The great apes -- gorillas, chimpanzees, bonobos, and orangutans -- are known to be our closest living relatives. Chimpanzees in particular share 98 percent of our DNA, and scientists widely agree that they exhibit intellectual abilities long thought to be unique to humans, such as self-awareness and the ability to interpret the moods and identify the needs of others. The close relation of apes to humans raises important ethical questions. Are they better protected in the wild or in zoos? Should they be used in biomedical research? Should they be afforded the same legal protections as humans?
Great Apes and Humans is the first book to present a spectrum of viewpoints on human responsibilities toward great apes. A variety of field biologists, academic scientists, zoo professionals, psychologists, sociologists, ethicists, and legal scholars consider apes in both the wild and captivity. They present sobering statistics on the declining numbers of wild apes, specifically discussing the decimation of great ape populations due to wild game consumption. They explore the role of apes in the educational missions of zoos as well as the need for sanctuaries for wild ape orphans and former research subjects. After examining the social division between apes and humans from historical, evolutionary, and cognitive perspectives, they conclude by reviewing the current moral and legal status of great apes as well as how apes' cognitive skills inform these issues.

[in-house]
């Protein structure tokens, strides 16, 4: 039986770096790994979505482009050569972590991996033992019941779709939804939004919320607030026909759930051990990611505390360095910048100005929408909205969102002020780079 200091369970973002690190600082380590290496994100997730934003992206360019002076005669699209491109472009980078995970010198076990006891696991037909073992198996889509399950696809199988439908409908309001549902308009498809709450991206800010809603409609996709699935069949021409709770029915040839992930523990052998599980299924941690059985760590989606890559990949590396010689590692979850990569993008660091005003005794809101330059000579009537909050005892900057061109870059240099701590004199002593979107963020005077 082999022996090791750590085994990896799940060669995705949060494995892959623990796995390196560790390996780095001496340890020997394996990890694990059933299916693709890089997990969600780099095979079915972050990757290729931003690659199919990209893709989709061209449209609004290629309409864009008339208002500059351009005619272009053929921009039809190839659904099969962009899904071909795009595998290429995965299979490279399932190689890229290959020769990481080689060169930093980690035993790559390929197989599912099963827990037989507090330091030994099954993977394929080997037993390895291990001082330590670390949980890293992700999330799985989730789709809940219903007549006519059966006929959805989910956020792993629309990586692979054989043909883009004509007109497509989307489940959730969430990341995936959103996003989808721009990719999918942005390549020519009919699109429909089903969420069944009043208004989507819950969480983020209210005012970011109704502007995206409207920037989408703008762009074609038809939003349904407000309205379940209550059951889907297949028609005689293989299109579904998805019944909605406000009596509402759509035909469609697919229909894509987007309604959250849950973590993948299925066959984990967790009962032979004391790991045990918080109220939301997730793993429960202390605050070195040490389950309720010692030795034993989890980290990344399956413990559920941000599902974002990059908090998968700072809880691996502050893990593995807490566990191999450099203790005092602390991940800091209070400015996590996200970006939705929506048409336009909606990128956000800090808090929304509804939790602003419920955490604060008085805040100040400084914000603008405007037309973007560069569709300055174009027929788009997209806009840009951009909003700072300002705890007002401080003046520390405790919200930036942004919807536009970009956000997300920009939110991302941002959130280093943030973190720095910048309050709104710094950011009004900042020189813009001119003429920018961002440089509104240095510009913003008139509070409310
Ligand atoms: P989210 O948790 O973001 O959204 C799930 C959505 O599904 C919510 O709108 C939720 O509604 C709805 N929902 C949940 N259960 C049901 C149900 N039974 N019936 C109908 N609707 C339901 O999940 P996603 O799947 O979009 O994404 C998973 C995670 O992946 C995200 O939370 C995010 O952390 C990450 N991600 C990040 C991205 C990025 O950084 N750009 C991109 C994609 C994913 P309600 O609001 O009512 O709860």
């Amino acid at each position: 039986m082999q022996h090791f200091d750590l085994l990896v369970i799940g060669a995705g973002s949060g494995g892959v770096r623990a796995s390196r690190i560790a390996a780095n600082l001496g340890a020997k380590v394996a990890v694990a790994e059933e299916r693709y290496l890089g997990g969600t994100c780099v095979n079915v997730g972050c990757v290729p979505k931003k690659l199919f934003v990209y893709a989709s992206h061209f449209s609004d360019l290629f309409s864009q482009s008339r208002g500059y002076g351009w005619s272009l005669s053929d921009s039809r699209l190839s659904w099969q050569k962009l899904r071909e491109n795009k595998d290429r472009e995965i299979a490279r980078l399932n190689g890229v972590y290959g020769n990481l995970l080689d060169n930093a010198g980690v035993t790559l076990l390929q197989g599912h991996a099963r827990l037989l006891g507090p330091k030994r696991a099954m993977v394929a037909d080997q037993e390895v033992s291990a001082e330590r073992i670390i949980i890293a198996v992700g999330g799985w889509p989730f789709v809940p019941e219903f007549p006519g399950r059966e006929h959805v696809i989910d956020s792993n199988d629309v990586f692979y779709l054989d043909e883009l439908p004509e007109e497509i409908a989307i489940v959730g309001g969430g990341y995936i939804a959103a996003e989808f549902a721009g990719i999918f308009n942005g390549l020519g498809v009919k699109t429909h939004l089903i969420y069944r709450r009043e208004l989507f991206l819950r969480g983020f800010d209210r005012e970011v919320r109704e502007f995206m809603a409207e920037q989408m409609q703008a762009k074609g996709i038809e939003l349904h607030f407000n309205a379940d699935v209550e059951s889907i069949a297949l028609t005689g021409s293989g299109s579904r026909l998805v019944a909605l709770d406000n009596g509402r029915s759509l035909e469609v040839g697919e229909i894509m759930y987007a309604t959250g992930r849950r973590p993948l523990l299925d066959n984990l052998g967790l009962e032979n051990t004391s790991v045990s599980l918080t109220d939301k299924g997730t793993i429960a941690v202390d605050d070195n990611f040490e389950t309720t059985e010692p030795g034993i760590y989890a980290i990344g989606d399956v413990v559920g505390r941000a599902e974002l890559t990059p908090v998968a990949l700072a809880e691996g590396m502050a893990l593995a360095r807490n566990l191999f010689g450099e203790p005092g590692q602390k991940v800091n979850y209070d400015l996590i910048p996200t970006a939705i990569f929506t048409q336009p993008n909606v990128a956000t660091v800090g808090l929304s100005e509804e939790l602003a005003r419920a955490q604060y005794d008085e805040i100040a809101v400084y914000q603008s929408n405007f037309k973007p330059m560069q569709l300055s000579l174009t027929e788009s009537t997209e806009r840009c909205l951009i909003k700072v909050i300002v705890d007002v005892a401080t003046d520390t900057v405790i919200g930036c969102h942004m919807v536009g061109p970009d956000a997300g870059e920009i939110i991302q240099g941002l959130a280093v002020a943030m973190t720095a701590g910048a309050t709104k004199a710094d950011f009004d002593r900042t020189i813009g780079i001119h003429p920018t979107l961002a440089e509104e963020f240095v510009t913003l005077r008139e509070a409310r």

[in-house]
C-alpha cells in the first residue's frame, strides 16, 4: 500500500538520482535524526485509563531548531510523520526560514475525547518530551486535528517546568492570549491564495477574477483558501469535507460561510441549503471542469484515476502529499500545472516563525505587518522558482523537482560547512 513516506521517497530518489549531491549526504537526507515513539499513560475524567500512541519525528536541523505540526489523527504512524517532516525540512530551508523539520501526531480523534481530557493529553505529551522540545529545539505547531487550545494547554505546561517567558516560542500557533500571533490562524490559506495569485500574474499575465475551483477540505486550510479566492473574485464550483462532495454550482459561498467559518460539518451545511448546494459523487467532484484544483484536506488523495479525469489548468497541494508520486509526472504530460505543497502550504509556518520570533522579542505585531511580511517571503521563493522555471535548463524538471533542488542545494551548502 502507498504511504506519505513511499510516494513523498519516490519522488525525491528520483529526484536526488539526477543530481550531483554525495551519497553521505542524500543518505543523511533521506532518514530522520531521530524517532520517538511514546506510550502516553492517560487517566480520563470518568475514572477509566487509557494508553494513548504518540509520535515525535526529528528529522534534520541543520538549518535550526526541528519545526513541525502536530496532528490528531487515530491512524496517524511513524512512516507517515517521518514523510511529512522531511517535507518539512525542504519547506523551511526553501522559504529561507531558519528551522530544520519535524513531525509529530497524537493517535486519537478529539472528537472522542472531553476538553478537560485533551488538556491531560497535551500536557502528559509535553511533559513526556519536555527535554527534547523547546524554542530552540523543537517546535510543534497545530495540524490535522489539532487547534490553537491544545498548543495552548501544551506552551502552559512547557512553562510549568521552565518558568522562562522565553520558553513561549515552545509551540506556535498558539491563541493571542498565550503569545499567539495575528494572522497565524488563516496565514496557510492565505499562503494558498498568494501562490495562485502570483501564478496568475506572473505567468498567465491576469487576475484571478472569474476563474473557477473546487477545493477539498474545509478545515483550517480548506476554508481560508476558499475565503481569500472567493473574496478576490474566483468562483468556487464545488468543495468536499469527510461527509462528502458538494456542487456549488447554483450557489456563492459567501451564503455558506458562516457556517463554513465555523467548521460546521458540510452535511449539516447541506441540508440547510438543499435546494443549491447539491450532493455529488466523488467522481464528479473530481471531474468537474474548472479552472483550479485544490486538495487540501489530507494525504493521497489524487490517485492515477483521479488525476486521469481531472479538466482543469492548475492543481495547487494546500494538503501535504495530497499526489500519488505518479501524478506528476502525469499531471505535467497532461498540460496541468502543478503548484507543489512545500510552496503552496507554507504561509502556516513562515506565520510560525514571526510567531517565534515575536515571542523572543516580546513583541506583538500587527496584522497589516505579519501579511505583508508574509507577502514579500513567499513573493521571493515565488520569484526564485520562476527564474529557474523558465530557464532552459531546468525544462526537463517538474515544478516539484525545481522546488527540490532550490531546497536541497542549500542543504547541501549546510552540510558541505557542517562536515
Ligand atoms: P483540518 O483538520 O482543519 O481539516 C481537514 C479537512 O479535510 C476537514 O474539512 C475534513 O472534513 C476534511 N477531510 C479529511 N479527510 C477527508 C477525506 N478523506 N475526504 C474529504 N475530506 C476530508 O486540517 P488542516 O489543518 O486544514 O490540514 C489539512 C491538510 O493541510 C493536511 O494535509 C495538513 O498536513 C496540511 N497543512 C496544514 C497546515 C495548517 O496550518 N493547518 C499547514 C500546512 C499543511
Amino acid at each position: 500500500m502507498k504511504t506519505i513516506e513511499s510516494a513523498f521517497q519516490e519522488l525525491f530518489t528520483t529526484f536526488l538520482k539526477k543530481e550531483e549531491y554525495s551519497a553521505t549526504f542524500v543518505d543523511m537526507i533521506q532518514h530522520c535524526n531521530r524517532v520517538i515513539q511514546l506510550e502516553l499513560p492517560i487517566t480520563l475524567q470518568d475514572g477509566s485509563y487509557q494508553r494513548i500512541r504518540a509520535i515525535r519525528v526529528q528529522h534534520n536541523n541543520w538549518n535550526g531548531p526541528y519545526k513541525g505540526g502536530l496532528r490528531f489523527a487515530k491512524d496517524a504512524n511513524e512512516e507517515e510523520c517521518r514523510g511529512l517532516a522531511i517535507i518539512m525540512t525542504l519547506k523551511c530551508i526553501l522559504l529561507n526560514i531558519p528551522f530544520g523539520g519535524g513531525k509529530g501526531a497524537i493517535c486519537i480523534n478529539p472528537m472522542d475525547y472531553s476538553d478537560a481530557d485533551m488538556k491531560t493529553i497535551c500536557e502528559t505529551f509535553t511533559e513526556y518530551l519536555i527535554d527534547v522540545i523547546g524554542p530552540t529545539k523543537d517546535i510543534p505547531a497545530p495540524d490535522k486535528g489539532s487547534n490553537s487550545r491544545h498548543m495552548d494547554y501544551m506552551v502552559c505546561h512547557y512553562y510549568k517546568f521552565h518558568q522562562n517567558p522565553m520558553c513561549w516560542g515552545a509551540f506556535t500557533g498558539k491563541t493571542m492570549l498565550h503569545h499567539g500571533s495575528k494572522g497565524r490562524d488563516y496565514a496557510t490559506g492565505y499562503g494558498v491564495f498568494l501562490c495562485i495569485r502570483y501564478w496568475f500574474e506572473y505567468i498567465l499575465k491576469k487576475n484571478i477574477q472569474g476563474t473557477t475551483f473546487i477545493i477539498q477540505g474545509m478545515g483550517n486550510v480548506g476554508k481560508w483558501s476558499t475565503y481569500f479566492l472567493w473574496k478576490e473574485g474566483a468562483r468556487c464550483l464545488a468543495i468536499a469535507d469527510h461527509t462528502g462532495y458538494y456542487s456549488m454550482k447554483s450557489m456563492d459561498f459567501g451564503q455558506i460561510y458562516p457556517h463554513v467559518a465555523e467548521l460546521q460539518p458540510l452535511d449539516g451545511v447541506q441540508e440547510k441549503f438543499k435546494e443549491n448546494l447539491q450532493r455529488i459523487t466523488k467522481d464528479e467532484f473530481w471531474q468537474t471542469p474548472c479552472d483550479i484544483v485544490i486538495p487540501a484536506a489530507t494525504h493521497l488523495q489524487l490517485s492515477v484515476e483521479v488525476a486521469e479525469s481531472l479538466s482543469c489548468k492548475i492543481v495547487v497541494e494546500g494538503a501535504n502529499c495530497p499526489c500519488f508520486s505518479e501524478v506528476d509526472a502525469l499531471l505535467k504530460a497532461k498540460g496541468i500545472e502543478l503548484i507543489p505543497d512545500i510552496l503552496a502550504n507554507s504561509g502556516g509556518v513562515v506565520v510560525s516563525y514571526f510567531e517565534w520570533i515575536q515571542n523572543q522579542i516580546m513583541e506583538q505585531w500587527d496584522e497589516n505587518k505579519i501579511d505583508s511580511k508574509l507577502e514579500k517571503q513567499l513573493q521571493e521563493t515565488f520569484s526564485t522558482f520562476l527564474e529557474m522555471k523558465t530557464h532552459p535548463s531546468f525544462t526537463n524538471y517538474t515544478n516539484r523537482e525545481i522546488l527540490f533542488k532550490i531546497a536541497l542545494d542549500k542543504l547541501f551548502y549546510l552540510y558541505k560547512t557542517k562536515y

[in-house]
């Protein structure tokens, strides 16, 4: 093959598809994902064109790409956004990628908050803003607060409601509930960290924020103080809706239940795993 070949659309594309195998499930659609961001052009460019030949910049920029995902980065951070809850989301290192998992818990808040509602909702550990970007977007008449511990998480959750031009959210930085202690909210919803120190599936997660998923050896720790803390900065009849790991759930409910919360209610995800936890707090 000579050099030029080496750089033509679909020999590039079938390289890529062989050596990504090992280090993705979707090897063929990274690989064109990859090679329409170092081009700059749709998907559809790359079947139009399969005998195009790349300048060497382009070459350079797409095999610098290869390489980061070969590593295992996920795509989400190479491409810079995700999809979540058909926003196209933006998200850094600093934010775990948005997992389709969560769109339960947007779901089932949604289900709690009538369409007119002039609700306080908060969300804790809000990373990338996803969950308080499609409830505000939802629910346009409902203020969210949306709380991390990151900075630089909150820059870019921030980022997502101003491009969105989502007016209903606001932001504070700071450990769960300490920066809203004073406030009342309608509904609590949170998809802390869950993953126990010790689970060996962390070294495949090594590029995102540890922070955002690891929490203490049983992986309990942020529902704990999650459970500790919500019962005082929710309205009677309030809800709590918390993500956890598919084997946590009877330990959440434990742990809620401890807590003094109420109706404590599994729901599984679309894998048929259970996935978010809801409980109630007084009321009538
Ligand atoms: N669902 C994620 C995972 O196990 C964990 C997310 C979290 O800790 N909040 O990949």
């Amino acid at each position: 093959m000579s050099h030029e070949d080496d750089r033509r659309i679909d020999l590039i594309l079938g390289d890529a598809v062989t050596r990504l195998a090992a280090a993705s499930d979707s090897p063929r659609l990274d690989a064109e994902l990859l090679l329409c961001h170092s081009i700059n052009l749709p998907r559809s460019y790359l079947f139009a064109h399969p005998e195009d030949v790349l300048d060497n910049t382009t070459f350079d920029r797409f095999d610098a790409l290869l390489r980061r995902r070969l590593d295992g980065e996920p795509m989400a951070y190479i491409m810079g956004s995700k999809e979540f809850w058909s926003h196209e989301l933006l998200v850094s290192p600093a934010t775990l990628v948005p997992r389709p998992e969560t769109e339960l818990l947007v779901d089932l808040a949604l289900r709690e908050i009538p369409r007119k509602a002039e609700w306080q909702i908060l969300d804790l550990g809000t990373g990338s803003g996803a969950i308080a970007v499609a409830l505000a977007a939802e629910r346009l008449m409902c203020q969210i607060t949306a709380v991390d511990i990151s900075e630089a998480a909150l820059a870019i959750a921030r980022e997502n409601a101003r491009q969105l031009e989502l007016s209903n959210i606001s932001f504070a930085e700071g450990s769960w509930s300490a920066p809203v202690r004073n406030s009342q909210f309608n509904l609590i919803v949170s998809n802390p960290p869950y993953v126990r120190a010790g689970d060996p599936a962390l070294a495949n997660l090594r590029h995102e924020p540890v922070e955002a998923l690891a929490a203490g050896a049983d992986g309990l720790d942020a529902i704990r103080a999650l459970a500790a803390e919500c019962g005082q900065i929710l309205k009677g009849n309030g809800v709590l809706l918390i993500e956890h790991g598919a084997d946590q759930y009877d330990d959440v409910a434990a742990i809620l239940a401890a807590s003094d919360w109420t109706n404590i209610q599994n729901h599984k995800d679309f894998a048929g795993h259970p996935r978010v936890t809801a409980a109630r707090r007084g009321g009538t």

Although this provocative book contains many different opinions, the uniting concern of the contributors is the safety and well-being of great apes. Only by continuing the dialogue so clearly presented here can we hope to ensure their future.